Johnnie Mae Chappell...a house cleaner and mother of 10...shot while walking to the store to buy ice cream for her children.


James Brazier...a father of four targeted for being able to afford two cars.


Jo Etha Collier...18...a college-bound track star...shot outside a grocery store, still wearing her graduation dress.


Or Emmett Till — where I started this story. A 14-year-old boy...visiting relatives in Mississippi. 


Emmett is one of nearly two dozen people whose case remains open on the government’s list. It’s hard for me to admit but I’m still surprised when I see his name there. 


The two men acquitted of killing Emmett — who later confessed to his murder — have been dead for years.


But, new information from the woman who accused Emmett of assaulting her...which she admitted to a historian…suggested she may have lied about the interaction. It led to the case being reopened again. And there it remains.


It’s why Emmett’s cousin, Deborah Watts, and the rest of his family are still pushing for justice, as slim a chance as there might still be.


EDWARDS: What still gives you hope?


WATTS:  What gives me hope is that, um, there's still, um, justice to pursue. There's still accountability that, um, we need to, to, to get, there's still an apology that's not been given. There's still laws that need to be revisited. Families that, that, can recover and can be empowered and they just need a platform to, to address some of their concerns. That's what gives me hope.


EDWARDS: Over the years Deborah Watts has expanded her advocacy beyond just Emmett to other families on the list hoping to help share her platform. And she’s also reached out to families that are not on the list, families like George Floyd’s. CNN captured the two families together in the lead-up to the trial of the former police officer who killed Floyd in 2020. 


ARCHIVE: The moment they met in Minneapolis a bond was formed...A bond formed of the deepest sorrow. 


WATTS: There's these strong parallels, unfortunately.


ARCHIVE: Each experienced a violent death in the family that became a catalyst for civil rights in America. Philonise Floyd is the brother of George Floyd. Deborah Watts is the cousin of Emmett Till...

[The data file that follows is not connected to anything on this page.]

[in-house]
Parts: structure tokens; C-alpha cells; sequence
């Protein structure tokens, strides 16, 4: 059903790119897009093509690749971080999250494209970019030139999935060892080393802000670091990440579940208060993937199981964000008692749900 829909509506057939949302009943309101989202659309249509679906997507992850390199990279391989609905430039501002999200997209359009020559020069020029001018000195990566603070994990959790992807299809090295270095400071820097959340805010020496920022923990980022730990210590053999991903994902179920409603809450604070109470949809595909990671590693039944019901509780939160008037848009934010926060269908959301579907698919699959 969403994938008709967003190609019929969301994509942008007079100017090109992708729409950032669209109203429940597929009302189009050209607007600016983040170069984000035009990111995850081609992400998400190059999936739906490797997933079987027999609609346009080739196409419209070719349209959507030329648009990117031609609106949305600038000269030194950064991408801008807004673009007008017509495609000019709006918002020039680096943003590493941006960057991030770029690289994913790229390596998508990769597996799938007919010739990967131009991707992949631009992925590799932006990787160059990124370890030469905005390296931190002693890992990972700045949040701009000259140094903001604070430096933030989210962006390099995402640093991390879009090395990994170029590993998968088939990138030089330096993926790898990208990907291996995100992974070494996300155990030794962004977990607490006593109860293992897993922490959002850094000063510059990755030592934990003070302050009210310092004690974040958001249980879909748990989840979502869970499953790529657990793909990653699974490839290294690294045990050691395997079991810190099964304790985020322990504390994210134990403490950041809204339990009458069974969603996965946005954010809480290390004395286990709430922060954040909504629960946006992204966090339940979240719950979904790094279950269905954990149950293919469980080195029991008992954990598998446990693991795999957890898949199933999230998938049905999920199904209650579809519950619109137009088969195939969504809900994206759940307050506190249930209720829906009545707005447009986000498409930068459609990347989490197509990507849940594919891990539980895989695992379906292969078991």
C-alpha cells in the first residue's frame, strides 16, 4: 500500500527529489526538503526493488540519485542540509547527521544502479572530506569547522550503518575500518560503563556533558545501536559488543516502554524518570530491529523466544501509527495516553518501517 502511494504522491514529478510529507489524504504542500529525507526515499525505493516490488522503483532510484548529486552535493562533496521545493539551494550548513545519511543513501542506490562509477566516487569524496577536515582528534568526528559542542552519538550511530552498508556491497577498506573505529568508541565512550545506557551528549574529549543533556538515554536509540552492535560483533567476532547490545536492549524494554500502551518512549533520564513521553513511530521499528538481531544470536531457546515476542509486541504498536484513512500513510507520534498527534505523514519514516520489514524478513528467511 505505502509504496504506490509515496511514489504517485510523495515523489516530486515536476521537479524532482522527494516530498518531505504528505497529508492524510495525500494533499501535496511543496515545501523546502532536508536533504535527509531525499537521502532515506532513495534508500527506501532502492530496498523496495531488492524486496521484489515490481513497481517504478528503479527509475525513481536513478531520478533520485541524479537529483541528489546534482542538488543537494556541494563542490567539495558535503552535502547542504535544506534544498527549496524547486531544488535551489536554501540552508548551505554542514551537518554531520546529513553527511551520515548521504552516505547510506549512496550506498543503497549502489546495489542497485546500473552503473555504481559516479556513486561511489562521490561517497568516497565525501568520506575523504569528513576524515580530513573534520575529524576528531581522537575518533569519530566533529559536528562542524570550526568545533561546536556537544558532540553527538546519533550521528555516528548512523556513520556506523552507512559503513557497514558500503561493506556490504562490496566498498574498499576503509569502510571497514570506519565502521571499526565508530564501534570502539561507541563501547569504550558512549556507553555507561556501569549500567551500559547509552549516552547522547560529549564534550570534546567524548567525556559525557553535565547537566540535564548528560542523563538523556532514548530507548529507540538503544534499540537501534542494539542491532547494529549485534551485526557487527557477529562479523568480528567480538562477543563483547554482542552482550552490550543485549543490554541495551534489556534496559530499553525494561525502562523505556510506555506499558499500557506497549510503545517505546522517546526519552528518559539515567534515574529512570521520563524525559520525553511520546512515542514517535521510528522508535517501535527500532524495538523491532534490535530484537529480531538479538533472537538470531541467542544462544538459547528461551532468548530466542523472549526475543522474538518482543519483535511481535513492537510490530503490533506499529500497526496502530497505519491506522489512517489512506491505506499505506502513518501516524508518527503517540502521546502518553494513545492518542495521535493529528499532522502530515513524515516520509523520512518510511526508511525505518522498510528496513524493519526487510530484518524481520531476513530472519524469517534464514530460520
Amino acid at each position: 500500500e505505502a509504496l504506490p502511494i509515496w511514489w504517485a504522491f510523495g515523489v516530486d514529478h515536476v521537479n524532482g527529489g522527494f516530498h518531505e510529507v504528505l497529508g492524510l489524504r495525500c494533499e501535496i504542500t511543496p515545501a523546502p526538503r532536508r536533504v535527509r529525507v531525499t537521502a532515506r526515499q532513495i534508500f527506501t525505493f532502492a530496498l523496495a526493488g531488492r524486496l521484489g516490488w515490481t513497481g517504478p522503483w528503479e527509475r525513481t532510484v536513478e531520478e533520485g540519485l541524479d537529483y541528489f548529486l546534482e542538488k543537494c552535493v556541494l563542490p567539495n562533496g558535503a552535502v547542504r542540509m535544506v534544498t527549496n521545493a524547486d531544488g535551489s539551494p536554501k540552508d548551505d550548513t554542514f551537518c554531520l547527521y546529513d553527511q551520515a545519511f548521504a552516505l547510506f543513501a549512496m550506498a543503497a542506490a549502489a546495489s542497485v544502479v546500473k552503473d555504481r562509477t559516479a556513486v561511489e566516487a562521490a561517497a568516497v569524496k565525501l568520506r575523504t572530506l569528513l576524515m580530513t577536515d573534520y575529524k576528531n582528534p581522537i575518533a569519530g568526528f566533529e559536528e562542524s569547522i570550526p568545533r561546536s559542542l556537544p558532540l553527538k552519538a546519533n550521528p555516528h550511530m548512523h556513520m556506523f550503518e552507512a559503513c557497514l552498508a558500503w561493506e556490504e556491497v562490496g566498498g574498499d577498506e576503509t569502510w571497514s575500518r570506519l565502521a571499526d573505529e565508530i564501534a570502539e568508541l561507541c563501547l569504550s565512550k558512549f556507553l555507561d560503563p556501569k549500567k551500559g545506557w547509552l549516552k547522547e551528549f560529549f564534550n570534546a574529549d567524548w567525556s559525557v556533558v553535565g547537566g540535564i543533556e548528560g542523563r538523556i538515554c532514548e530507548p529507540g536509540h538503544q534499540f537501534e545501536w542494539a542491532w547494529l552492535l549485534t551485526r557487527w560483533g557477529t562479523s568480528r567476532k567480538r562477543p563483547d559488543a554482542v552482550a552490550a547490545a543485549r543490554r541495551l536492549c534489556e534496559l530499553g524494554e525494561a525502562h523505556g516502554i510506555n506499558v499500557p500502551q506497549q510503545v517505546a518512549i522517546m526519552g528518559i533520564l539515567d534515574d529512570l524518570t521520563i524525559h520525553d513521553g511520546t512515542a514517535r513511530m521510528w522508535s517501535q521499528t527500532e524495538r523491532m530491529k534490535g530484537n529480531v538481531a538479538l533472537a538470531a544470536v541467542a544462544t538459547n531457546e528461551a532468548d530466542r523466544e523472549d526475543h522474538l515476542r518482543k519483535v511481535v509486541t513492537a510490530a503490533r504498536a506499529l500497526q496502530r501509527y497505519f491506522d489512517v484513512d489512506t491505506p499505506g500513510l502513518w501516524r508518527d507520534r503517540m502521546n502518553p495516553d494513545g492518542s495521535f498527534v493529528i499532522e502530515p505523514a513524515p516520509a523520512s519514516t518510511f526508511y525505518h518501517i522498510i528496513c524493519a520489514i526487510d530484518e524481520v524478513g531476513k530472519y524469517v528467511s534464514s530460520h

WATTS: We're all in a club that no one wants to belong to and their stories have to be shared and we understand it. You know, I'm not a mother or a father, you know, I didn't lose a child, but because Emmett is in my family and is part of my blood, you know, I think I can represent a little bit and lend my ear to some of them. And because they hear Emmett’s name, I can bring, you know, who he was and what happened to the forefront so they can see the similarities and they know that this fight, it has got to continue and it's going to take all of us.


EDWARDS: All of us.


Thinking about the future of the Till Act and the prospect of truth — the prospect of justice — I think about those three words:


All of us.


I think about the advocates, the journalists, the people within and beyond the halls of power. 


The families. The families who taught me that even something as simple as talking about loved ones, telling their stories, remembering the part of them that still lives in me...will never take the place of justice in the traditional sense. But can be a step toward something more, perhaps a new form of justice.


And I think about Alvin Sykes — the architect of the Till Act. When the system failed to prosecute his friend’s killer, Alvin tracked down a law that would be used to put him away. He found an answer at his public library — a place he called the “great equalizer.” 


I also thought about Alvin on another particular day — April 28th, 2021.


ARCHIVE: It took less than 10 minutes for a Georgia grand jury to indict the three men charged with murder of Ahmaud Arbery… Now federal prosecutors have indicted the three white men on federal hate crime and attempted kidnapping charges… This is the most significant civil rights prosecution to date from the Biden administration… A grand jury finding they used force to intimidate and interfere with Arbery's right to use a public street because of his race.


EDWARDS: Ahmaud Arbery...25 years old...shot and killed while jogging in Georgia. Reading through the headlines and reaction to his killers being charged, something else jumped out at me. 


One of the federal statutes cited in the charges against the three men — Title 18 Section 245(b) — sounded familiar.


Then, I was reminded — it’s the same federal statute Alvin Sykes used four decades earlier to pursue justice for his friend, jazz musician Steve Harvey.


ALVIN SYKES: This isn't just about going out and finding folks that committed these atrocities. This is about healing here in America. We’re healing. We can be a great country. We can be a great people. We can be a beacon of hope and justice for people all over the world. But in order for us to do that with justice and with the truth behind us, we got to start right here in America and clean up what we've done.